The feature for February 2004, Shakespeare and the Renaissance, contains classroom activity ideas for Grades 3 through 12 and links to other PBS and recommended resources. (2004)
All Things Considered: Rafe Esquith Offers His Fiery Teaching Methods
Rafe Esquith is a trail-blazing, fast-talking, fifth-grade teacher who has racked up a slew of awards for his work at a public school in Los Angeles. Ninety-two percent of the children at the school live in households below the poverty level, but Esquith’s students have reached the pinnacle of academic and artistic success. His fifth-graders are already tackling high-school fare: algebra, philosophy and Shakespeare. (January 2007)
Morning Edition: A Very Hip ‘Julius Caesar’
Morning Edition discusses the recent revival of Julius Caesar starring Denzel Washington and the play’s modern take on Shakespeare’s play. (April 2005)
Day to Day: Jonathan Freedland
Jonathan Freedland, a columnist for the British newspaper The Guardian, discusses the 2004 film version of Shakespeare’s The Merchant of Venice and the traces of anti-Semitism displayed. (December 2004)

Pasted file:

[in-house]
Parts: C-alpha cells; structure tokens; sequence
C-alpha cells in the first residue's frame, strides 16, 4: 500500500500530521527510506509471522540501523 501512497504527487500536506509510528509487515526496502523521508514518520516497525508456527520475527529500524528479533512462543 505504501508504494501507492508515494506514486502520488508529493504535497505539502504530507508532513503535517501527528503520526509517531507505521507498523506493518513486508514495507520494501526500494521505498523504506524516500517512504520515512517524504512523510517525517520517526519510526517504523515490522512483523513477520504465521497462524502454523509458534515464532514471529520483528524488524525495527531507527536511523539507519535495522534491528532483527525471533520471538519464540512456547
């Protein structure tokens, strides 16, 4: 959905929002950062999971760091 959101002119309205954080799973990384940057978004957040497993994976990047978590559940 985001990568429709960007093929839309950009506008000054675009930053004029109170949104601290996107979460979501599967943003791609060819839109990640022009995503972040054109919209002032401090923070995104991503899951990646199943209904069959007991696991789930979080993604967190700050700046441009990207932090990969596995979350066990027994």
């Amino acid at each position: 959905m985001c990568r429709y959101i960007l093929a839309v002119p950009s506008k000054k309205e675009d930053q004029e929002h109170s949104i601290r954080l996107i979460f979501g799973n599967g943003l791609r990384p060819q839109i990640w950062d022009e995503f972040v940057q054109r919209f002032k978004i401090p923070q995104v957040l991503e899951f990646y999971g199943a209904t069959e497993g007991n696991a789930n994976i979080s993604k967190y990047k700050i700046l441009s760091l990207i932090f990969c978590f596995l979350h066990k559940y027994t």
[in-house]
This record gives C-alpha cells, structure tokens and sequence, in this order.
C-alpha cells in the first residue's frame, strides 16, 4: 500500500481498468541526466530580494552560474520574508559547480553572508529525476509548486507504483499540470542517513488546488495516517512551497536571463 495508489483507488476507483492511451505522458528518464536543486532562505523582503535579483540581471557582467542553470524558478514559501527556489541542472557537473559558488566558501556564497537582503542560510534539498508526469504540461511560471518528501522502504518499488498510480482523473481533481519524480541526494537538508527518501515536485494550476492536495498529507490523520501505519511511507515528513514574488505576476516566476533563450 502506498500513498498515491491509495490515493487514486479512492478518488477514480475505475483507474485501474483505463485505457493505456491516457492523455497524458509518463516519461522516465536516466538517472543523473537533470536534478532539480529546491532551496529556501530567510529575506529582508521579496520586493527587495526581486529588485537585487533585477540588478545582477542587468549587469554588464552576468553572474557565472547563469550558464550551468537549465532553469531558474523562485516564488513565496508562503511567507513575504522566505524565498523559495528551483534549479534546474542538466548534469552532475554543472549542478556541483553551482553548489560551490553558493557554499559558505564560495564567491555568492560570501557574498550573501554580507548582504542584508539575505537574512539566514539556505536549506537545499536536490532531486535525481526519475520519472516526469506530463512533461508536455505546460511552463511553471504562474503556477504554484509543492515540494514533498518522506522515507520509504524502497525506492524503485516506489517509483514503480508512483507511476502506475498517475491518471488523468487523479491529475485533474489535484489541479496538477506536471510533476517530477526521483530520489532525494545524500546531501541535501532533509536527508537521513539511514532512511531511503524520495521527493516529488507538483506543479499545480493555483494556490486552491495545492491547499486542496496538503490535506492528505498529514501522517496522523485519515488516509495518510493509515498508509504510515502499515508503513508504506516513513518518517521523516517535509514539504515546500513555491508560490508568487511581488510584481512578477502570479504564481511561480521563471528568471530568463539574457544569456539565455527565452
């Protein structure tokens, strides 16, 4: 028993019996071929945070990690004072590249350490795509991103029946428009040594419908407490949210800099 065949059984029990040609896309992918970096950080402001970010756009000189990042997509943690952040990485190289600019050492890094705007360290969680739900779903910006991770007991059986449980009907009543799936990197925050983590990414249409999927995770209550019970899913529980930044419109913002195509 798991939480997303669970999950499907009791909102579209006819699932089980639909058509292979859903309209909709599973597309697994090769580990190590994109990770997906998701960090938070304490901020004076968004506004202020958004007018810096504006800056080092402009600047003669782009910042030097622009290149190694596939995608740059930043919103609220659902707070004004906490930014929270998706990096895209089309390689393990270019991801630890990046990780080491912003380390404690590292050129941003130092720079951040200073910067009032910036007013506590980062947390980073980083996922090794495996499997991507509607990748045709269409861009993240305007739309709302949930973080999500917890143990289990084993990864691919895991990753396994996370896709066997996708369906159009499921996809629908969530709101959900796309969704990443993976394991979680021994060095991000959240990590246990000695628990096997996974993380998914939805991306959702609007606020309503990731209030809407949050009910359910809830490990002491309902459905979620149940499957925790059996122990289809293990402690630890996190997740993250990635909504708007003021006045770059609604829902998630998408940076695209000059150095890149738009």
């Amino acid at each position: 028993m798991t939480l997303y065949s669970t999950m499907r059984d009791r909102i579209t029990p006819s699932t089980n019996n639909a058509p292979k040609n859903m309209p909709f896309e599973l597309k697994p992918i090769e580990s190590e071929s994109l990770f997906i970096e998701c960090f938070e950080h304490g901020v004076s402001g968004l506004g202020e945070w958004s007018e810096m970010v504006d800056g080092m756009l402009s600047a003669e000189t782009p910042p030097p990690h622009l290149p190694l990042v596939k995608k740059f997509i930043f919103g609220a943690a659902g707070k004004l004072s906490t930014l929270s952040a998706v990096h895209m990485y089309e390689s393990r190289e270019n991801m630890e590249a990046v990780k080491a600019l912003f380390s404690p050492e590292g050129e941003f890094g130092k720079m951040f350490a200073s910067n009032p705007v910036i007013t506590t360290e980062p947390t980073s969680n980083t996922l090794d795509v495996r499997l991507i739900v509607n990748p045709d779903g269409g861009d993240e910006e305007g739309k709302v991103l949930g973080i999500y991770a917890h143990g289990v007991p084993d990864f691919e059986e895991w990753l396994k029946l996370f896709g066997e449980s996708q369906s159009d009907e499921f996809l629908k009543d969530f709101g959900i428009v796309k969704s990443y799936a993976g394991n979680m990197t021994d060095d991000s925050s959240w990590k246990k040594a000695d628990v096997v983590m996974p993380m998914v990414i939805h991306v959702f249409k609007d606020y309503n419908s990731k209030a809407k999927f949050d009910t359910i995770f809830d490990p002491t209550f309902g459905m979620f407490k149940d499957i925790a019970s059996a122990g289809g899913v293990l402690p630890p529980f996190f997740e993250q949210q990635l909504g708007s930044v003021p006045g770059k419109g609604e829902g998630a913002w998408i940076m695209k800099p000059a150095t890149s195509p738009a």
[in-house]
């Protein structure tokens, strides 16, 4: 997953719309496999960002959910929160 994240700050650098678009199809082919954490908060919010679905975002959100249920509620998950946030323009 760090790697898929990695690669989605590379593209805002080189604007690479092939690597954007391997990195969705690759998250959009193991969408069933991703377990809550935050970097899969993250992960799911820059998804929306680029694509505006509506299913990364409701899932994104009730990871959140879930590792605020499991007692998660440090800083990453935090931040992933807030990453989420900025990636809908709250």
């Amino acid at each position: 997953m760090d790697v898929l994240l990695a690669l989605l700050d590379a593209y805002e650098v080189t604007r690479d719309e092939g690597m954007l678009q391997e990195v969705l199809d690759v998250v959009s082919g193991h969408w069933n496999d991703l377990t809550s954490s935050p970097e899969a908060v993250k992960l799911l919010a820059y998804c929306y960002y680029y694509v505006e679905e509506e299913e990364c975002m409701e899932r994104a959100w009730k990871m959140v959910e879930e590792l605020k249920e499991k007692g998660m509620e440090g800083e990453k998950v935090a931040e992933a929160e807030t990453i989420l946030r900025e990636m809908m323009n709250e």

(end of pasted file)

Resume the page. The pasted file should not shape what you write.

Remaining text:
Morning Edition: Tracing Shakespeare
Morning Edition’s Steve Inskeep hosts Harvard Professor Stephen Greenblatt as he speaks about his biography of William Shakespeare. (November 2004)
The Tavis Smiley Show: Cornel West
Commentator Cornel West discusses Shakespeare’s Hamlet, and how it applies to the US today. (October 2004)
All Things Considered: British Library Puts Shakespeare Quartos Online
Bob Mondello discusses the earliest printed copies of Shakespeare’s plays that have been put online in 2004. (September 2004)